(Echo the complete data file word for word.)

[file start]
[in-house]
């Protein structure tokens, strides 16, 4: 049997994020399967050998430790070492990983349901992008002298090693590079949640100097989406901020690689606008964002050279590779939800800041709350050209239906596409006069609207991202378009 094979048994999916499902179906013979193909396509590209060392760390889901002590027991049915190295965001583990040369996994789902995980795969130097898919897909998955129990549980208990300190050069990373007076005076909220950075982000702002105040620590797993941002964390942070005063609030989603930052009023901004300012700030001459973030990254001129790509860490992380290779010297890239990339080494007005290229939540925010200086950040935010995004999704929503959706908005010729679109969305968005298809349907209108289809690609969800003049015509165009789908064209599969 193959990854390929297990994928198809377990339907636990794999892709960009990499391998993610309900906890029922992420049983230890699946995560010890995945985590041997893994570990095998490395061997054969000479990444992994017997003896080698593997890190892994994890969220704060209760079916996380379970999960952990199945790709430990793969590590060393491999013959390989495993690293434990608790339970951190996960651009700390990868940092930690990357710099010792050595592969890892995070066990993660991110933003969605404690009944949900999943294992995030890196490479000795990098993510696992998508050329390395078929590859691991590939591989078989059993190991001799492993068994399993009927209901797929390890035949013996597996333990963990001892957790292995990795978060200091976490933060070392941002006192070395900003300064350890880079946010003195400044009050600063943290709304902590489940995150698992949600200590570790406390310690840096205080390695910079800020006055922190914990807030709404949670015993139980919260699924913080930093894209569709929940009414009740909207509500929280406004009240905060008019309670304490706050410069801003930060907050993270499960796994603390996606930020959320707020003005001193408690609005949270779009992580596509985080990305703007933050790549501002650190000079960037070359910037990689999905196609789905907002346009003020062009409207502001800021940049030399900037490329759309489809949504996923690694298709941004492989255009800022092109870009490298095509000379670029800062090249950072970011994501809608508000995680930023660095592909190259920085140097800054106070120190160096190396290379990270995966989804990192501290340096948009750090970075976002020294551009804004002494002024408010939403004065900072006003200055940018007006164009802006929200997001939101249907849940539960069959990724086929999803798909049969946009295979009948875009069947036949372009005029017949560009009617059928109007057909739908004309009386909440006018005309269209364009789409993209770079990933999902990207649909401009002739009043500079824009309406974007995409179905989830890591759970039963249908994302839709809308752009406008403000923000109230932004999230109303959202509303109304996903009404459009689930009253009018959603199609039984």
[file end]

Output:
[in-house]
């Protein structure tokens, strides 16, 4: 049997994020399967050998430790070492990983349901992008002298090693590079949640100097989406901020690689606008964002050279590779939800800041709350050209239906596409006069609207991202378009 094979048994999916499902179906013979193909396509590209060392760390889901002590027991049915190295965001583990040369996994789902995980795969130097898919897909998955129990549980208990300190050069990373007076005076909220950075982000702002105040620590797993941002964390942070005063609030989603930052009023901004300012700030001459973030990254001129790509860490992380290779010297890239990339080494007005290229939540925010200086950040935010995004999704929503959706908005010729679109969305968005298809349907209108289809690609969800003049015509165009789908064209599969 193959990854390929297990994928198809377990339907636990794999892709960009990499391998993610309900906890029922992420049983230890699946995560010890995945985590041997893994570990095998490395061997054969000479990444992994017997003896080698593997890190892994994890969220704060209760079916996380379970999960952990199945790709430990793969590590060393491999013959390989495993690293434990608790339970951190996960651009700390990868940092930690990357710099010792050595592969890892995070066990993660991110933003969605404690009944949900999943294992995030890196490479000795990098993510696992998508050329390395078929590859691991590939591989078989059993190991001799492993068994399993009927209901797929390890035949013996597996333990963990001892957790292995990795978060200091976490933060070392941002006192070395900003300064350890880079946010003195400044009050600063943290709304902590489940995150698992949600200590570790406390310690840096205080390695910079800020006055922190914990807030709404949670015993139980919260699924913080930093894209569709929940009414009740909207509500929280406004009240905060008019309670304490706050410069801003930060907050993270499960796994603390996606930020959320707020003005001193408690609005949270779009992580596509985080990305703007933050790549501002650190000079960037070359910037990689999905196609789905907002346009003020062009409207502001800021940049030399900037490329759309489809949504996923690694298709941004492989255009800022092109870009490298095509000379670029800062090249950072970011994501809608508000995680930023660095592909190259920085140097800054106070120190160096190396290379990270995966989804990192501290340096948009750090970075976002020294551009804004002494002024408010939403004065900072006003200055940018007006164009802006929200997001939101249907849940539960069959990724086929999803798909049969946009295979009948875009069947036949372009005029017949560009009617059928109007057909739908004309009386909440006018005309269209364009789409993209770079990933999902990207649909401009002739009043500079824009309406974007995409179905989830890591759970039963249908994302839709809308752009406008403000923000109230932004999230109303959202509303109304996903009404459009689930009253009018959603199609039984």